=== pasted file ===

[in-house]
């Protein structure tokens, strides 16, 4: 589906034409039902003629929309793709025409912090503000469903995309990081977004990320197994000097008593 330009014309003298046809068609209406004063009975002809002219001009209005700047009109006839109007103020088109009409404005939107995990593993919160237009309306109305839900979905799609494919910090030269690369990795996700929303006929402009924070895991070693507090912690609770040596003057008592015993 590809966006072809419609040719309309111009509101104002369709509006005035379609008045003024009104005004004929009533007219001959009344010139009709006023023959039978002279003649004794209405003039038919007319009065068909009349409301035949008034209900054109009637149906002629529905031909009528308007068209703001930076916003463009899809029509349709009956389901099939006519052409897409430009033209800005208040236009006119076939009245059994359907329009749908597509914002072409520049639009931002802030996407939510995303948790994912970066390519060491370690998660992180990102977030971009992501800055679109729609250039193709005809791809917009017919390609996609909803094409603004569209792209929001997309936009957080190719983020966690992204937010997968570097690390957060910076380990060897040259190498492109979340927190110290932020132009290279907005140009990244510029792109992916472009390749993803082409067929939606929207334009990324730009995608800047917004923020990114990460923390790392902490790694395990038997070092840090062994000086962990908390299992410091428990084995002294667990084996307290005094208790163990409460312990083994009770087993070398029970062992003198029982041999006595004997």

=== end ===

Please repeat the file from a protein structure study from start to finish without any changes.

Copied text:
[in-house]
């Protein structure tokens, strides 16, 4: 589906034409039902003629929309793709025409912090503000469903995309990081977004990320197994000097008593 330009014309003298046809068609209406004063009975002809002219001009209005700047009109006839109007103020088109009409404005939107995990593993919160237009309306109305839900979905799609494919910090030269690369990795996700929303006929402009924070895991070693507090912690609770040596003057008592015993 590809966006072809419609040719309309111009509101104002369709509006005035379609008045003024009104005004004929009533007219001959009344010139009709006023023959039978002279003649004794209405003039038919007319009065068909009349409301035949008034209900054109009637149906002629529905031909009528308007068209703001930076916003463009899809029509349709009956389901099939006519052409897409430009033209800005208040236009006119076939009245059994359907329009749908597509914002072409520049639009931002802030996407939510995303948790994912970066390519060491370690998660992180990102977030971009992501800055679109729609250039193709005809791809917009017919390609996609909803094409603004569209792209929001997309936009957080190719983020966690992204937010997968570097690390957060910076380990060897040259190498492109979340927190110290932020132009290279907005140009990244510029792109992916472009390749993803082409067929939606929207334009990324730009995608800047917004923020990114990460923390790392902490790694395990038997070092840090062994000086962990908390299992410091428990084995002294667990084996307290005094208790163990409460312990083994009770087993070398029970062992003198029982041999006595004997």